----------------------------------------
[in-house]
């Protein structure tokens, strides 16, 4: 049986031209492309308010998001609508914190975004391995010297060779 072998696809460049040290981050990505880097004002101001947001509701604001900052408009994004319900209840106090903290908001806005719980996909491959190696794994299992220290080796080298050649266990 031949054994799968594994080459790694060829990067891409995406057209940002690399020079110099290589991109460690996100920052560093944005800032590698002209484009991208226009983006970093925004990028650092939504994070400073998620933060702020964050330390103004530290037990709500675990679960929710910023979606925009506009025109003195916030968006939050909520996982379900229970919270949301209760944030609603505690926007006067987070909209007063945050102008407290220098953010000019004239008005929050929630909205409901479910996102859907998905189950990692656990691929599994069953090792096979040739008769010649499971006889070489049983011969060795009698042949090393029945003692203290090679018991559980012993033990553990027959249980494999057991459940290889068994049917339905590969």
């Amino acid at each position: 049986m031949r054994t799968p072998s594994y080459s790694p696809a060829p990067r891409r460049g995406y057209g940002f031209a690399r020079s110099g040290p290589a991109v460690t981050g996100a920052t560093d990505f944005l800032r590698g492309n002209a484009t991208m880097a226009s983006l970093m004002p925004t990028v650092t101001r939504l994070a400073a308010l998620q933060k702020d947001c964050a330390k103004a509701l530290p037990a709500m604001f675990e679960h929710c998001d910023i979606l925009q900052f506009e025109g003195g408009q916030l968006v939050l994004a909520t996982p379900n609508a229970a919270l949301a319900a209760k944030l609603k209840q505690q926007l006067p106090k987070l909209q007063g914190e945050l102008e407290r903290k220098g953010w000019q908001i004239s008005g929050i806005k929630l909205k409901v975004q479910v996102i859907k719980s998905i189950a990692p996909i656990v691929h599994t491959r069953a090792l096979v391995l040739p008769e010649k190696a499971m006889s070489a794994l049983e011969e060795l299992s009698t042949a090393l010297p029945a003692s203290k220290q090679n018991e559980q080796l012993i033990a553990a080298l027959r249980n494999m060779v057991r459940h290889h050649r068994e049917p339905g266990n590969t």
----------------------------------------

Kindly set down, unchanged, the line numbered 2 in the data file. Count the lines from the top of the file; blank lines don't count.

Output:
């Protein structure tokens, strides 16, 4: 049986031209492309308010998001609508914190975004391995010297060779 072998696809460049040290981050990505880097004002101001947001509701604001900052408009994004319900209840106090903290908001806005719980996909491959190696794994299992220290080796080298050649266990 031949054994799968594994080459790694060829990067891409995406057209940002690399020079110099290589991109460690996100920052560093944005800032590698002209484009991208226009983006970093925004990028650092939504994070400073998620933060702020964050330390103004530290037990709500675990679960929710910023979606925009506009025109003195916030968006939050909520996982379900229970919270949301209760944030609603505690926007006067987070909209007063945050102008407290220098953010000019004239008005929050929630909205409901479910996102859907998905189950990692656990691929599994069953090792096979040739008769010649499971006889070489049983011969060795009698042949090393029945003692203290090679018991559980012993033990553990027959249980494999057991459940290889068994049917339905590969």